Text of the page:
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Impact of High Speed Rail Stations on Local Development: A Delphi Survey

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Abstract:

High speed rail (HSR) is planned for California and other US states, but there is a significant lack of knowledge regarding the urban development impacts that HSR systems have had in other parts of the world. The study identifies the important preconditions for positive development around HSR stations, the most important positive and negative effects of such development, and extracts lessons for California. From a Delphi survey of twenty-seven experts, we found that the impacts of HSR on the urban development of adjacent station areas differ depending on the context and circumstances. A number of preconditions should be in place for positive development to happen, such as careful choice of station location, an urban design vision for the station area, a transportation plan that links the station to other modes, supportive land-use policies and zoning regulations, and processes that help create broad interest coalitions and elicit community support.

Document Type: Research Article

DOI: https://doi.org/10.2148/benv.38.1.51

Publication date: 2012-03-01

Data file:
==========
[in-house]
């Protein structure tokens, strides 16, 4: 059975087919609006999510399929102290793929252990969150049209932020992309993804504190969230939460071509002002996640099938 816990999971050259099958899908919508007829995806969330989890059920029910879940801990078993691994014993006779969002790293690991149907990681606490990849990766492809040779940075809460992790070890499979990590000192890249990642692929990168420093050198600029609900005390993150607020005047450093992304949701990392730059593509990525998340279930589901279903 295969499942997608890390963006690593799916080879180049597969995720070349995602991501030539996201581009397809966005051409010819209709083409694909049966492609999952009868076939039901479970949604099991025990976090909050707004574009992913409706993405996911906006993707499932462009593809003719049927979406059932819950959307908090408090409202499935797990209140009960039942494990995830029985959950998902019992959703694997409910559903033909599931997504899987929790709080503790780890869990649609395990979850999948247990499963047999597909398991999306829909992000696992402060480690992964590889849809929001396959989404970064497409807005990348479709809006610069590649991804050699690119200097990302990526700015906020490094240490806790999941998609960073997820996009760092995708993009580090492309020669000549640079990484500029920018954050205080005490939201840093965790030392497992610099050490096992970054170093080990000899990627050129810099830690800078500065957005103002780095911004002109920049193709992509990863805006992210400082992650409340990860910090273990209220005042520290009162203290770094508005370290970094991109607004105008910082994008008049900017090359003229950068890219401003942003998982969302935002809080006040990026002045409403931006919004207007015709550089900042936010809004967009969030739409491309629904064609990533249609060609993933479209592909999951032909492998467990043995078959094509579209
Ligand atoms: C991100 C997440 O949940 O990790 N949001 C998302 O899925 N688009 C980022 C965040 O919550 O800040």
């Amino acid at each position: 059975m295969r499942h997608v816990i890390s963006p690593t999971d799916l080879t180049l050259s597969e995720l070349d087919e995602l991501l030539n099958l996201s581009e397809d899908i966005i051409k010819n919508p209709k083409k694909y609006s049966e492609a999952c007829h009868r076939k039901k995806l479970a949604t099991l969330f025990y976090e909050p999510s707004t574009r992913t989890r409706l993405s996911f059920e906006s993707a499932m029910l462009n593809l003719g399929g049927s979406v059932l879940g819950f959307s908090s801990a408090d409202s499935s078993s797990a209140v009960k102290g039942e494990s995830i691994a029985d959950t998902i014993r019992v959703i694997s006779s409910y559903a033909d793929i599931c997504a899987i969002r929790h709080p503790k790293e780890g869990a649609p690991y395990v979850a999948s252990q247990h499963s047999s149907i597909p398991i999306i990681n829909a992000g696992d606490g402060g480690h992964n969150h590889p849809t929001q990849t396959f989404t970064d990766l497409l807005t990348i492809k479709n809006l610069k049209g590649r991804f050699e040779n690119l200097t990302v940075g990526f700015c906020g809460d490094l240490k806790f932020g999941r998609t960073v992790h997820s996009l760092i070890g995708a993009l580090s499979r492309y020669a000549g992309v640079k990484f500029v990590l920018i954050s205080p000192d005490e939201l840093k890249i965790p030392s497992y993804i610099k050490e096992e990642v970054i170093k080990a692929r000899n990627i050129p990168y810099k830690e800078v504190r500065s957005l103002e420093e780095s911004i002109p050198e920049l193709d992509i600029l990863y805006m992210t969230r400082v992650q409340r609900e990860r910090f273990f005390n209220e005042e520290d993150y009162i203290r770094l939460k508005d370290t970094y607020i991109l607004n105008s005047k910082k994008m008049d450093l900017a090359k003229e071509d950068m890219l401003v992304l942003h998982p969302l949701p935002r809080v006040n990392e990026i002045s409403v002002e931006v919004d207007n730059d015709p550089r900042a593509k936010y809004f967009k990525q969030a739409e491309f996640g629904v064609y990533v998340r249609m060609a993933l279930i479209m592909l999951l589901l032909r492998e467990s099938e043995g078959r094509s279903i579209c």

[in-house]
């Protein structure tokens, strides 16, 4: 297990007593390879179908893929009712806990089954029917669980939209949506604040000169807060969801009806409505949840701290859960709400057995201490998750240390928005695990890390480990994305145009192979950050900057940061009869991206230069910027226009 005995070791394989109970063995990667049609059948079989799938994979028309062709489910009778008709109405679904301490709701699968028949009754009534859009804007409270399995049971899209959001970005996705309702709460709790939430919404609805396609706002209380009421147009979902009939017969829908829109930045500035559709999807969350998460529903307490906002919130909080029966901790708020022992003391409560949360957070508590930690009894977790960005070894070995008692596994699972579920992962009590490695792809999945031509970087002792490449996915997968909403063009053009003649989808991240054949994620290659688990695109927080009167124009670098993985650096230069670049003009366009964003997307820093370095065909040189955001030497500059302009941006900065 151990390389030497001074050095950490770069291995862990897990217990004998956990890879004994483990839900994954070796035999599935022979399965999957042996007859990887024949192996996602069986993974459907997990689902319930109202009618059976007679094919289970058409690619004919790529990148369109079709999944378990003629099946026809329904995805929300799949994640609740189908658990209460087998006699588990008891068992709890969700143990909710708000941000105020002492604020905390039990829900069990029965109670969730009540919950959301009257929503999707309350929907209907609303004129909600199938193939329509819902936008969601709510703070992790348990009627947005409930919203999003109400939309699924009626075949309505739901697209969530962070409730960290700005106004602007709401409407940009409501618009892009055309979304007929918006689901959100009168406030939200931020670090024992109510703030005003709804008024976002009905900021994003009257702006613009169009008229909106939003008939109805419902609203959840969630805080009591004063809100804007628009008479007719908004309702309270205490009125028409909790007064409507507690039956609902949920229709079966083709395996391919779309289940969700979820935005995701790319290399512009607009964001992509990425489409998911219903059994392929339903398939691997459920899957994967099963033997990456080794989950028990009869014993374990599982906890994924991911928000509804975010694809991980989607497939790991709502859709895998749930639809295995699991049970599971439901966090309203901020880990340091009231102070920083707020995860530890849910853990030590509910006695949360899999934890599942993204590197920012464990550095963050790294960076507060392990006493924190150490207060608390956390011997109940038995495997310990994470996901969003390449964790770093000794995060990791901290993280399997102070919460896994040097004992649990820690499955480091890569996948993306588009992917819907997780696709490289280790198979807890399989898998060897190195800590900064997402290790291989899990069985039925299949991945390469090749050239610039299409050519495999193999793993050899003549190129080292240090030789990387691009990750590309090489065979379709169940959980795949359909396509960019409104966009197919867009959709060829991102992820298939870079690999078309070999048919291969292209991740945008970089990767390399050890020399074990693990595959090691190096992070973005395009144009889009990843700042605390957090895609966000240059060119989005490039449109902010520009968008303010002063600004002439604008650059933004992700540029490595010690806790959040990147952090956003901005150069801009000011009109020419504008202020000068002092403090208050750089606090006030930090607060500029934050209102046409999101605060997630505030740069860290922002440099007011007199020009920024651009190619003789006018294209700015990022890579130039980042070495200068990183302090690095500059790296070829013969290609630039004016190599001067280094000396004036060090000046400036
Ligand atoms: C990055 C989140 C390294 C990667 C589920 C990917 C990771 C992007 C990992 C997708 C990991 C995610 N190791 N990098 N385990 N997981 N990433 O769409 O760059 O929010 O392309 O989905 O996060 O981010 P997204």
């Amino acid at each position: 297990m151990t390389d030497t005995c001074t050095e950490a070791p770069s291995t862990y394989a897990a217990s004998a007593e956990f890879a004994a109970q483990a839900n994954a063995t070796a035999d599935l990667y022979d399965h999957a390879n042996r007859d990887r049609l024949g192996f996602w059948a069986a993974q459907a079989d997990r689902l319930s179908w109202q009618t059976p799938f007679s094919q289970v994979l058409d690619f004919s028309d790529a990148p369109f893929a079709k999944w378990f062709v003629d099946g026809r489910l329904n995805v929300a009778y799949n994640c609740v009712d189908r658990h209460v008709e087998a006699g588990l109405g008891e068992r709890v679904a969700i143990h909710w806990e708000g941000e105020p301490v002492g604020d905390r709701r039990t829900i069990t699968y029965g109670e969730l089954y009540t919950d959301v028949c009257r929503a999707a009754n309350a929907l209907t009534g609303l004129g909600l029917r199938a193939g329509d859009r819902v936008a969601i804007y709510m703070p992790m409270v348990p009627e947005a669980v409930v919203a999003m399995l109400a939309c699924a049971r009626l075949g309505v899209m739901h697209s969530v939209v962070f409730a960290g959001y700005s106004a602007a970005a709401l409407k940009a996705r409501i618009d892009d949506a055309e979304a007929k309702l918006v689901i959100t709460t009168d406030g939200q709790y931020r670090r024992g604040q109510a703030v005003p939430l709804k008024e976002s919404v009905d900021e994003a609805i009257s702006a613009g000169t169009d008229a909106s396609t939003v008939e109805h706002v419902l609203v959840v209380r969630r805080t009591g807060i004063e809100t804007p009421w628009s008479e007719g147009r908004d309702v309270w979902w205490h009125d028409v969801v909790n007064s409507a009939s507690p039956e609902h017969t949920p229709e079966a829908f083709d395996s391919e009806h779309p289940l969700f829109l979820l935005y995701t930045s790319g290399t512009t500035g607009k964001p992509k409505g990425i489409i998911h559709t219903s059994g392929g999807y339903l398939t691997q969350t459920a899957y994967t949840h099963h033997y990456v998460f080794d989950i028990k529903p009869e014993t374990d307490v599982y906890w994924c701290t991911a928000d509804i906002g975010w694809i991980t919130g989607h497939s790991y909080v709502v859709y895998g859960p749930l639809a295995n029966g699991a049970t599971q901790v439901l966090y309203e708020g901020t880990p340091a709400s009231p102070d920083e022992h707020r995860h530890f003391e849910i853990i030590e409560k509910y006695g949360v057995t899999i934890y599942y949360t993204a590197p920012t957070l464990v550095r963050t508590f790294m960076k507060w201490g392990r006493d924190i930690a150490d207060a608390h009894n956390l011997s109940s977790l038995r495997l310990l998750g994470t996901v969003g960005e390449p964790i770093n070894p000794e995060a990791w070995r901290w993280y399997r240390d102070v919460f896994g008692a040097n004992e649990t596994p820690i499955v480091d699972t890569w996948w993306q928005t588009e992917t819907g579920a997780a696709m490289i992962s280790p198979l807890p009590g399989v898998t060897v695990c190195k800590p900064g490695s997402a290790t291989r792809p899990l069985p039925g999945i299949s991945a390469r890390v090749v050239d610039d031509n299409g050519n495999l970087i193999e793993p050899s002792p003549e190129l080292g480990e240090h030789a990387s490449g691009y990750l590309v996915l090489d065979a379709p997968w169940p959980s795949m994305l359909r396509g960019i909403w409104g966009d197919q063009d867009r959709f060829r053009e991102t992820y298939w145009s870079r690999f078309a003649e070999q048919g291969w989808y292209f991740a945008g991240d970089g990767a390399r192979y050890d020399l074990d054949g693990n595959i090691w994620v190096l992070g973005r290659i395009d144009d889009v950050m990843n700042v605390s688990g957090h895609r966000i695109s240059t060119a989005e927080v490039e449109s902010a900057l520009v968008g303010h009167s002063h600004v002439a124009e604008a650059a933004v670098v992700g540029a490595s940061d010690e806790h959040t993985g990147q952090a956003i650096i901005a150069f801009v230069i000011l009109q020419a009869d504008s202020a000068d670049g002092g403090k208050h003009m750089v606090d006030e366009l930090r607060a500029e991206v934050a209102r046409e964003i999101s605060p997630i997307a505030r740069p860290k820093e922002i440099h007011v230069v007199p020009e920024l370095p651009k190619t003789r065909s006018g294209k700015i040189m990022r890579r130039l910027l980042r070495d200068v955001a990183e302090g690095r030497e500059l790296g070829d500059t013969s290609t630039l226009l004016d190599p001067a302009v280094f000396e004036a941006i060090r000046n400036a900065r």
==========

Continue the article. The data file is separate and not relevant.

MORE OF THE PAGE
More about this publication?
  • Built Environment is published quarterly in March, June, September and December. With an emphasis on crossing disciplinary boundaries and providing global perspective, each issue focuses on a single subject of contemporary interest to practitioners, academics and students working in a wide range of disciplines. Issues are guest-edited by established international experts who not only commission contributions, but also oversee the peer-reviewing process in collaboration with the Editors.

    Subject areas include: architecture; conservation; economic development; environmental planning; health; housing; regeneration; social issues; spatial planning; sustainability; urban design; and transport. All issues include reviews of recent publications.

    The journal is abstracted in Geo Abstracts, Sage Urban Studies Abstracts, and Journal of Planning Literature, and is indexed in the Avery Index to Architectural Publications.

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